"Because it couldn't be a lucky coin if I carried it in my purse. No coin is ever lucky that gets into my purse, Captain. I always kept it tightly sewed up in the band of my trousers, safe from the influence of evil companions. I did not discover the loss until morning. It was then too late to do anything, as you were sailing at eight. My Providence friend was not available. I knew no one else. But I was determined to sail on the Doraine. That's the story, sir, in brief. I leave it to you if I wasn't justified in doing the best I could under the circumstances."

Captain Trigger was not as fierce as he looked. He could not keep the twinkle out of his eye.

"We will see about that," he managed to say with commendable gruffness. "Assuming that your story is true, why are you in such a tremendous hurry to reach the United States? Skipping out for some reason, eh?"

"Well," said the young man slowly, "you see, news is a long time getting out into the wilderness where I've been located for a couple of years. We knew, of course, that there was a war on, but we didn't know how it was progressing. Down here in this part of the world we have a war every two or three months, and we've got so used to having 'em over within a week or two that we just naturally don't pay much attention to them. We don't even care who wins. But a couple of months ago we got word up there that the United States had finally got into it with everybody under the sun, and that the Germans were bound to win if we didn't get a couple of million men across in pretty short order. I am thirty years old, Captain, strong and healthy, and I'm a good American. That's why I want to get home. I've told you the truth about being robbed. I don't mind losing the money,—only a couple of thousand pesos, you know,—but if you chuck me off at the next port of call, Captain Trigger, I'll curse you to my dying day. I'm willing to work, I'm willing to be put in irons, I'm willing to get along on bread and water, but you've just got to land me in the United States. You are an Englishman. I suppose you've got relatives over in France fighting the Germans. Maybe you've had some one killed who is dear to you."

"My youngest son was killed in Flanders," said the Captain simply.

"I am sorry, sir. Well, for every Englishman and every Frenchman who has died over there, my country ought to supply some one to take his place. I expect to be one of those men, Captain. I have no other excuse for coming aboard your ship as a stowaway."

The Captain still eyed him narrowly.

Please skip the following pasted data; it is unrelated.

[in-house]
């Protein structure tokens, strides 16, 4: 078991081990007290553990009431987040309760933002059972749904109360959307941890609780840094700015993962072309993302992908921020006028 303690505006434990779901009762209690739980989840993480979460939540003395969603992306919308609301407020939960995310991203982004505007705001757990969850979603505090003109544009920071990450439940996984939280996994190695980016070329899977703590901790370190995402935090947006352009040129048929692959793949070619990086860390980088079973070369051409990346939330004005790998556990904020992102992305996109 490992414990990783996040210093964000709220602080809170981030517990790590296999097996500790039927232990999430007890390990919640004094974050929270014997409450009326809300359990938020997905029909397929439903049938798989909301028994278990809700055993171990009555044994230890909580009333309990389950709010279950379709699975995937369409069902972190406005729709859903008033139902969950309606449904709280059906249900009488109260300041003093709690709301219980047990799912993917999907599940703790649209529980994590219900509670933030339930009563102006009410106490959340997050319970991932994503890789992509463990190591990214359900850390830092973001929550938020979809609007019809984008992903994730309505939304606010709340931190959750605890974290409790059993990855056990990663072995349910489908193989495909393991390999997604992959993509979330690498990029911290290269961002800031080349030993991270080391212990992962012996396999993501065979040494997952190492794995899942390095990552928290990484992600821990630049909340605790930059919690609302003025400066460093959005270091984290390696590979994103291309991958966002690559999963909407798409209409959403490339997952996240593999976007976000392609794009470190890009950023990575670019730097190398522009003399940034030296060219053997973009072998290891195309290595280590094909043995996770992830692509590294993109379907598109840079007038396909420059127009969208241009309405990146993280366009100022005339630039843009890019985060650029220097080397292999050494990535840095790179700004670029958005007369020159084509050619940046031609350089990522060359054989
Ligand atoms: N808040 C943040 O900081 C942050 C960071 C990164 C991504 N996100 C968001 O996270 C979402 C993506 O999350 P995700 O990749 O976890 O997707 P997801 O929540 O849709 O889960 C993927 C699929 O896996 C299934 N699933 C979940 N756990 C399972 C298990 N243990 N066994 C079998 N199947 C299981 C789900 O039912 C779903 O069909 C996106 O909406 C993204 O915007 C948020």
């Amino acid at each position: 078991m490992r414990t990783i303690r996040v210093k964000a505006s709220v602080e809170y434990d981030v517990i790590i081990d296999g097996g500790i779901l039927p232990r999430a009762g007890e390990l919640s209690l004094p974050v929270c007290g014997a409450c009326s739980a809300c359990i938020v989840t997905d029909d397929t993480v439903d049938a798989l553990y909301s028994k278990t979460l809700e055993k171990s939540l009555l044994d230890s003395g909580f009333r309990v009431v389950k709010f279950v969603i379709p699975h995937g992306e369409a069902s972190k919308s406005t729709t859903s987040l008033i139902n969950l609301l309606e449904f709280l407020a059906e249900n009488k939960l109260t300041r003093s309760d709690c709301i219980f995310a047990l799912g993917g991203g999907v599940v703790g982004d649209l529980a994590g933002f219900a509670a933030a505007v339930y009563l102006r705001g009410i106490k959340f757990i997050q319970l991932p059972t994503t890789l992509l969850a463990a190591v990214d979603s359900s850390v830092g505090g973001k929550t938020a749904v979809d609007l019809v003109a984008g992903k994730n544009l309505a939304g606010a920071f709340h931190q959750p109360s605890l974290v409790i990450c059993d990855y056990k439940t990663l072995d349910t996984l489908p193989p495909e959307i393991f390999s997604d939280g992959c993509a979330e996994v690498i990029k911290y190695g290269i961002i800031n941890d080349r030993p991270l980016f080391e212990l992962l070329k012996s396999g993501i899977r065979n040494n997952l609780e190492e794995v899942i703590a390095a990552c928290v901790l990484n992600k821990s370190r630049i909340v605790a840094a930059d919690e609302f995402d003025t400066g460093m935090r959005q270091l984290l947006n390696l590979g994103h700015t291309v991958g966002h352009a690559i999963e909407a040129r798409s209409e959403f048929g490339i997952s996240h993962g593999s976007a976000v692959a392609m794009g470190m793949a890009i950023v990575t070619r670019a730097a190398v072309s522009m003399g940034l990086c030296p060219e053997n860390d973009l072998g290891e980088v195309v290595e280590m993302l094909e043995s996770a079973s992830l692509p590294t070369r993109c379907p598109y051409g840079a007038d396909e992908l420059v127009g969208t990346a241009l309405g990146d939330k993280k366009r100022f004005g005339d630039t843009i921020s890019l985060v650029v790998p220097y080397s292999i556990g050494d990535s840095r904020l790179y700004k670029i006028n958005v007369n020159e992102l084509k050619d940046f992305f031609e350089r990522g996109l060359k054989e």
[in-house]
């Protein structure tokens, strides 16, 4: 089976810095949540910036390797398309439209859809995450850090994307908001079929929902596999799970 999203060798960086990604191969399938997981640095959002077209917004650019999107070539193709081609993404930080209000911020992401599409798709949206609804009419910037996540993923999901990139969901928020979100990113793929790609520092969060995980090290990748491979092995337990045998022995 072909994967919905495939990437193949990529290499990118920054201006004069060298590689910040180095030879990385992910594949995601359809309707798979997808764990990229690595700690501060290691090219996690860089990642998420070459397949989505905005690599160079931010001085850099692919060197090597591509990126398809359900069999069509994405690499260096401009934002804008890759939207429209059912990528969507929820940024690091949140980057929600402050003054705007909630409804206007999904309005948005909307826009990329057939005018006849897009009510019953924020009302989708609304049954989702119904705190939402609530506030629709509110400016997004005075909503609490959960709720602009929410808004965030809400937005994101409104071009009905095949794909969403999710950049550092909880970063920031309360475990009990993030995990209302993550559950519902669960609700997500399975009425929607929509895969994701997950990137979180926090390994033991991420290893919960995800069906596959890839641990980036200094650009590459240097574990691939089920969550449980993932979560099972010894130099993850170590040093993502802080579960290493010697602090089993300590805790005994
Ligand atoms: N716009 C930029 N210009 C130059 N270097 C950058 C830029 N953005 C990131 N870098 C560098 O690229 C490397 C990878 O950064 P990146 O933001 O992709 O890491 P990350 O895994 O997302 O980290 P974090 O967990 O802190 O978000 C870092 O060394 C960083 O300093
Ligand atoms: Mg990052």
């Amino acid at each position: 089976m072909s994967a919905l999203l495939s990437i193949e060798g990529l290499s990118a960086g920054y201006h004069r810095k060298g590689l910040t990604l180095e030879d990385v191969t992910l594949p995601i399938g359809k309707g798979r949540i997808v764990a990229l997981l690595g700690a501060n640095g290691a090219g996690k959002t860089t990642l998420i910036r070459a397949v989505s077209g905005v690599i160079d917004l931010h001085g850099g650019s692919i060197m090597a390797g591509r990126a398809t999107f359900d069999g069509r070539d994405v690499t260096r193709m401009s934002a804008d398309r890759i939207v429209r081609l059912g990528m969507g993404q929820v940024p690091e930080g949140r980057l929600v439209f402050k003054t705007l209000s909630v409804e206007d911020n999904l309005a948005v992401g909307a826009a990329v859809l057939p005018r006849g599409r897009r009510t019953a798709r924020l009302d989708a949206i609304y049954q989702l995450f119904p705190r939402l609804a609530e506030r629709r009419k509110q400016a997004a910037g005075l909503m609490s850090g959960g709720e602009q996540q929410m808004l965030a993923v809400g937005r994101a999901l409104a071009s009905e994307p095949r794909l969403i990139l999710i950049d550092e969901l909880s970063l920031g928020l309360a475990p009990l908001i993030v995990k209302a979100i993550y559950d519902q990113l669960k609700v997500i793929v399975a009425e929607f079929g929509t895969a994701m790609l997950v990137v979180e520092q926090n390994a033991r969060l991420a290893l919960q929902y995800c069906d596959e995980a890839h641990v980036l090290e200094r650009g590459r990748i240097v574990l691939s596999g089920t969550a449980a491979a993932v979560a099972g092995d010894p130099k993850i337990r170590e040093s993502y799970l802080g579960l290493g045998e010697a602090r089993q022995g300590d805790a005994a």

"I believe you are honest, young man. If I am deceived in you I shall never trust the eyes of another man as long as I live. Sit down, Mr. Percival. I shall put you to work, never fear, but in the meantime I am very much interested in what you were doing up in the hills. You will oblige me by going as fully as possible into all the details. I shall not pass judgment on you until I've heard all of your story."


Algernon Adonis Percival, civil and mining engineer, Cornell, had gone through certain rather harsh stages of development in the mines of Montana and later in the perilous districts of Northern Mexico. A year or two prior to the breaking out of the great World War, he was sent to South America to replace the general superintendent of a new copper-mining enterprise in a remote section of the Andes, on the Bolivian side of the mountains. Here he was in charge of the heterogeneous horde of miners, labourers, structural workers and assayists who were engaged in the development and extension of the vast concession controlled by his company.

His description of the camp or town in which this motley assemblage dwelt from one year's end to the other, far from civilization, was illuminating to the two sea-faring men. It must be confessed, however, that a sound reluctance to swallow the tale without the proverbial grain of salt caused them to watch closely for the slightest sign that might reveal to them the always-to-be expected and seldom successful duplicity so common in those harrowing days when all men were objects of suspicion. From time to time they glanced inquiringly at each other, but the stranger's story was so straightforward, so lacking in personal exploitation, so free from unnecessary detail, that they were finally convinced that he was all that he represented himself to be and that they had nothing to fear from him.

His long, hazardous journey by horse through the passes down into the forests and jungles, out upon the endless, sparsely settled pampas, and eventually into the remote village that witnessed the passing every second day of a primitive and far from dependable railway train, was presented with agreeable simplicity and conciseness. He passed briefly over what might have been expanded into grave experiences, and at last came, so to speak, to the gates of the city, unharmed, resolute and full of the fire that knows no quenching.

"By the way," observed the Captain, still wary, "has it occurred to you we may be justified in suspecting that you deserted your post up there in the hills, and that you have betrayed the confidence of your employers?" Percival had completed what he evidently believed to be a full and satisfactory account of himself.